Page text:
Sure, TCU could make the playoffs. But more importantly, it earned Texas Football Bragging Rights.

Boasting rights are the lifeblood of football, and perhaps no state champions that fact more than Texas. You may have heard that the state has a particular fondness for the sport, to the point that no one seems to differentiate whether it’s the high school or college classification — or simply the Dallas Cowboys — that count as the de facto -Religion of the state functions. So when the TCU Horned Frogs and the Texas Longhorns squared off on Saturday, it wasn’t just another game — it was a battle for the unofficial crowning of football kings in the game’s most eager habitat.

“In the state of Texas, you want to be #1,” Drew Hogan, a TCU fan, told ESPN earlier this season. “It doesn’t matter what game it is, who it is, you want to win at dinner if you’re bragging about it.”

And after last weekend, those rights went to the Psychedelic Frogs of Fort Worth, whose 17-10 win over the Longhorns secured TCU a ticket to the Big 12 championship game and kept their college football playoff hopes alive. Most importantly, the win means TCU has climbed onto Texas’ pile of 12 Football Bowl Subdivision programs.1 Prolonging a recent renaissance for a program that had lasted more than 50 years without being the state’s best team into the 2010s.

To decide which team was the King of Texas (KoT) in each of the 121 seasons since 1902, we turned to eSRS, a scoring system similar to the simple scoring system and the team’s points per game for home field advantage and quality adjusts his opponents based on their Elo ratings.

To the surprise of a few, the University of Texas is the undisputed winner overall, earning a whopping 51 KoT honors, including every season from 1999 through 2006. With four of the state’s six national championships, the Longhorns have set the standard in the state for more than a century . However, UT has gone through relatively tough times in recent years. Over the course of 120 seasons, Texas has failed to produce a successful campaign just 17 times, but five of those instances have occurred since 2010.

In 2015, Texas was ranked only the sixth-best team in the state by eSRS, and only improved to fifth-best in 2016, the team’s longest losing streak in 65 years. They’ll likely take second place this year (due in part to a high strength schedule rating), but that probably says more about the rest of the state — TCU excluding — than anything else.

The Longhorns’ archrival Texas A&M has been honored by KoT in 32 seasons, including seven times in the 1990s. After the Aggies, TCU ranks third all-time with 13 KoT honors (including 2022), nearly a quarter of which have been achieved since the team moved to the Big 12 in 2012. After a half-century drought, the Horned Frogs are on track to top the state for the third time since making the playoffs in 2014. SMU (7), Baylor (6), Houston (6), Rice (4) and Texas Tech (2) round out the rest of the KoT leaderboard.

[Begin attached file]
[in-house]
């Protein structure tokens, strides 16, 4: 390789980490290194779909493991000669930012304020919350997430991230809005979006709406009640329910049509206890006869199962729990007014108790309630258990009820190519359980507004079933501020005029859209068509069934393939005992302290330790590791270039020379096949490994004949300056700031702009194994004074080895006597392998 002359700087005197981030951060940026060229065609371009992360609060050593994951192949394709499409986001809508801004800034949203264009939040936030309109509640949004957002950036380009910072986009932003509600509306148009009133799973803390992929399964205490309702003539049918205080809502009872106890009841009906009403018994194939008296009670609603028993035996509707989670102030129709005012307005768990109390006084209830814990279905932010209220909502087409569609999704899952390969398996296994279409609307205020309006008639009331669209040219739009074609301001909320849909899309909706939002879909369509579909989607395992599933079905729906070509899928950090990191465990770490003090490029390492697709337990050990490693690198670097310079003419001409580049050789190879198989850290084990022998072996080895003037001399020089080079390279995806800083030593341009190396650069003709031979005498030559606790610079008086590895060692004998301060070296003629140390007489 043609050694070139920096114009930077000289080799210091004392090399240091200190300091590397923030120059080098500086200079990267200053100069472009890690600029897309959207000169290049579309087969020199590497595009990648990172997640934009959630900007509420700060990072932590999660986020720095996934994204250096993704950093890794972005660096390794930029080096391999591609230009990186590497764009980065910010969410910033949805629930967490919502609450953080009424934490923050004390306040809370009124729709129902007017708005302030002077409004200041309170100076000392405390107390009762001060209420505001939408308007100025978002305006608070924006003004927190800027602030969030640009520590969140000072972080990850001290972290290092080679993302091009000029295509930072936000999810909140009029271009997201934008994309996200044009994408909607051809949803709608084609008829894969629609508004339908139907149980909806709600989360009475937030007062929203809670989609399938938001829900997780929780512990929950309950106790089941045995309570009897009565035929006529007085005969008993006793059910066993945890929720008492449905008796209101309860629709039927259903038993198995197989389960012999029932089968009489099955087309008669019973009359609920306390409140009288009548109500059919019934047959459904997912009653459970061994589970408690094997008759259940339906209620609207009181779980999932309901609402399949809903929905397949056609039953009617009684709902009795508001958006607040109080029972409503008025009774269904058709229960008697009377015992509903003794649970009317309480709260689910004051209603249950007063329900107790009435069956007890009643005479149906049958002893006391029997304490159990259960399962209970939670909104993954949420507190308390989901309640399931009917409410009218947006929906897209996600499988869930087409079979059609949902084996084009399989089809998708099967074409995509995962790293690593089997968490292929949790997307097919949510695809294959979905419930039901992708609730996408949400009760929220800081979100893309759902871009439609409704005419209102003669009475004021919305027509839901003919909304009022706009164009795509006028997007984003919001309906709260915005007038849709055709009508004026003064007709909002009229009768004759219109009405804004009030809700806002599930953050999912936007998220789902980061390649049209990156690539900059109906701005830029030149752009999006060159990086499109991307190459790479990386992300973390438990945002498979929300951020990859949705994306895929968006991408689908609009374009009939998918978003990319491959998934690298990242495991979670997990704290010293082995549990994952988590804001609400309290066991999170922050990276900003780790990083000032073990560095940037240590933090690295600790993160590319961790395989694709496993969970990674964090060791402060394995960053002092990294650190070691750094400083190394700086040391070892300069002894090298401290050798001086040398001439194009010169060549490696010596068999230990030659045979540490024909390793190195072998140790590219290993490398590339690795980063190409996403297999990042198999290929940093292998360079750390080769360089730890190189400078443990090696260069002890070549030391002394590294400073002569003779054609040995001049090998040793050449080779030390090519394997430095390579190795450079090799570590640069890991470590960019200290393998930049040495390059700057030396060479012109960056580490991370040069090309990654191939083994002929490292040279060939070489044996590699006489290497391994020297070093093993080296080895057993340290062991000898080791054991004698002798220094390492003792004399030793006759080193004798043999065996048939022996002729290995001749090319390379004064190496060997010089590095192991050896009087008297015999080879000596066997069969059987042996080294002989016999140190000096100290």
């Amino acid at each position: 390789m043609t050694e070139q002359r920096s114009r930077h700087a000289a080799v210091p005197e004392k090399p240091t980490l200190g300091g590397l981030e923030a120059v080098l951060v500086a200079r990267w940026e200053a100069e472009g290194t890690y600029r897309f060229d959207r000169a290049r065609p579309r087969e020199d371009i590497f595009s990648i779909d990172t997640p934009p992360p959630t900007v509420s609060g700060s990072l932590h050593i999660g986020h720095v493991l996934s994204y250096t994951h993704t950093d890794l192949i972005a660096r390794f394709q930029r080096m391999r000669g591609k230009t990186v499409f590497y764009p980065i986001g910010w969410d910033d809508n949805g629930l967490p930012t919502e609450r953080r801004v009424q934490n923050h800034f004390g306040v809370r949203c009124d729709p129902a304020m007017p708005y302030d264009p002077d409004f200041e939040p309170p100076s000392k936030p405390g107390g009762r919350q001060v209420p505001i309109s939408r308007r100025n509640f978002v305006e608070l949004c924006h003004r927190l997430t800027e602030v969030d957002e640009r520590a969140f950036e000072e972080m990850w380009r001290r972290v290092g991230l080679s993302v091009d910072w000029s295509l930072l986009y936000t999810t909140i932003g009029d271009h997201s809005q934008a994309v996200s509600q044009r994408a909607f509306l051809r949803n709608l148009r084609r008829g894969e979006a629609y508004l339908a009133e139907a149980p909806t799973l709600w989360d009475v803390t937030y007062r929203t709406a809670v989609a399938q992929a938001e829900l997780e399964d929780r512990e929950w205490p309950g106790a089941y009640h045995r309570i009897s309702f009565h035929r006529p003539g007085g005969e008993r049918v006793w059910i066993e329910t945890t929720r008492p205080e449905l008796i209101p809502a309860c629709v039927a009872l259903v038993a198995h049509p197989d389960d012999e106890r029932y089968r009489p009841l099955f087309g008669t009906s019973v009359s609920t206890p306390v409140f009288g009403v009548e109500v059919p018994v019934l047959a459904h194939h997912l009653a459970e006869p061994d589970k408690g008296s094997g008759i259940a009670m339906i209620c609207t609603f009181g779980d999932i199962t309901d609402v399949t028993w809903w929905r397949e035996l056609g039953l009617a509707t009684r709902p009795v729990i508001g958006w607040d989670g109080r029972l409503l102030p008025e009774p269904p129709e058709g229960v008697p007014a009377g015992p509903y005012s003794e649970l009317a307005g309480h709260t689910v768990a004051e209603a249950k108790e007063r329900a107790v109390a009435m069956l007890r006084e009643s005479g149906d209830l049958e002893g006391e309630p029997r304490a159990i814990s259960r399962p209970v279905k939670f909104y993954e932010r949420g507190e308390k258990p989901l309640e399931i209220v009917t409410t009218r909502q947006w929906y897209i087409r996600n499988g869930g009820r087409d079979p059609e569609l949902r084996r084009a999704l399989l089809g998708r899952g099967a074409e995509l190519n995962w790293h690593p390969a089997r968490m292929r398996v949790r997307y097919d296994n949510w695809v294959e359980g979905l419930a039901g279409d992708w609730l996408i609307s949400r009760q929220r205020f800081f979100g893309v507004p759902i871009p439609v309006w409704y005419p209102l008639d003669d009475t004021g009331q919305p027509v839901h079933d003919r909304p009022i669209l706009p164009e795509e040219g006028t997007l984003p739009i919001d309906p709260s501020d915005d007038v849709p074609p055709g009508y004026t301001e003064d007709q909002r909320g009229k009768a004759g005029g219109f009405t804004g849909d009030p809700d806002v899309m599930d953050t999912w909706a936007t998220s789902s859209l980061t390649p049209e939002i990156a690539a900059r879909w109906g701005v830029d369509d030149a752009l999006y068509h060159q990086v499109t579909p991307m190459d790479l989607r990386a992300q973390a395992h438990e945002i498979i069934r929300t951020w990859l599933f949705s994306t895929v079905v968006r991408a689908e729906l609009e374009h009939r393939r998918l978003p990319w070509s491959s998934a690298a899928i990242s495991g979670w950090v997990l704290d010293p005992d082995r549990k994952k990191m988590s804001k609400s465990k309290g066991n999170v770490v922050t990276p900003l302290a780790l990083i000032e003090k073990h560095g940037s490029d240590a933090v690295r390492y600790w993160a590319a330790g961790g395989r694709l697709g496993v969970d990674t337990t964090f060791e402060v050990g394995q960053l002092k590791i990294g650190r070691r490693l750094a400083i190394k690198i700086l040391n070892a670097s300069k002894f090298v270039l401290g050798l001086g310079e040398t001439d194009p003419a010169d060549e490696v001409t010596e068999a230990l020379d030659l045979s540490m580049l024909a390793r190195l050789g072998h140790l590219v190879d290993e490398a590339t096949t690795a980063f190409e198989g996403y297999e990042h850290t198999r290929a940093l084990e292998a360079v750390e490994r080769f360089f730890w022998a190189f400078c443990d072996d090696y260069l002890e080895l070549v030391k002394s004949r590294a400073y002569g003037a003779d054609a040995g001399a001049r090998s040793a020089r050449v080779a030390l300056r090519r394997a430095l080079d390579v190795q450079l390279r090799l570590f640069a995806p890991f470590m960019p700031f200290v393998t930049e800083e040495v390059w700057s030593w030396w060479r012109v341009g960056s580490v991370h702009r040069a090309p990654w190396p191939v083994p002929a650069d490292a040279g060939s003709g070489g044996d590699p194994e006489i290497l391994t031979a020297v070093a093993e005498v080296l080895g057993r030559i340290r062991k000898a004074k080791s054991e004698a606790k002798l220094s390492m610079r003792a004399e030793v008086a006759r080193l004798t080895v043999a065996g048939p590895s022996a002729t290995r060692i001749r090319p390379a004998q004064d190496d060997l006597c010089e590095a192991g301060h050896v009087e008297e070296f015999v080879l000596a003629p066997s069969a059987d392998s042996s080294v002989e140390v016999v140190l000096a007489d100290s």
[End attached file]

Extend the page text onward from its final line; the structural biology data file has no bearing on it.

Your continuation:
UT is historically the king of Texas, but others are winning

Mostly ranked as college football’s “King of Texas” since 1902 (having the highest schedule-adjusted difference in points per game among Texas schools in a single season).

team Before 1980 80s 90s 2000s 10s 20s In total
University of Texas 37 2 3 9 . . 51
Texas A&M 18 3 7 . 3 1 32
TCU 9 . . . 3 1 13
SMU 4 3 . . . . 7
Baylor 2 . . . 3 1 6
Houston 3 2 . . 1 . 6
rice 4 . . . . . 4
texas tech 1 . . 1 . . 2


College football history cannot be written without the state of Texas producing eight Heisman Trophy winners from six different schools – including Davey O’Brien and Doak Walker, who have awards named after them. But the state is in the midst of a quiet period for its marquee attractions. For example, Baylor has won at least one share in the Big 12 championship three times since 2013 — as many times as UT and Texas A&M have won combined since 1998.2 In 2016, the state had three wins against top 25 opponents over Labor Day weekend and won the first week of college football (according to Texas Monthly). This season ended without a single Texan team in the AP postseason top 25 for the first time in 49 years.

All things considered, the state of Texas hasn’t seen a national championship since 2005, a stretch in which six other states have claimed titles (including Alabama, which has won a whopping seven).

As the 2022 season began, three Texas-based teams were in the top 25 of the Preseason AP.3 But six weeks later, everyone had fallen away — most notably the Texas A&M Aggies, a popular offseason playoff contender who recently earned the Distinction to be the first program to run a #1 recruit class into a losing season. While only three teams from the Lone Star State currently have losing records, only one of them is ranked.4

That lonely team from the Lone Star State? None other than the #4 TCU Horned Frogs. They’re the kings of Texas this season — and with the state’s near-pathological interest in the sport, they won’t be short of support the rest of the way.

Check out our latest College Football Predictions.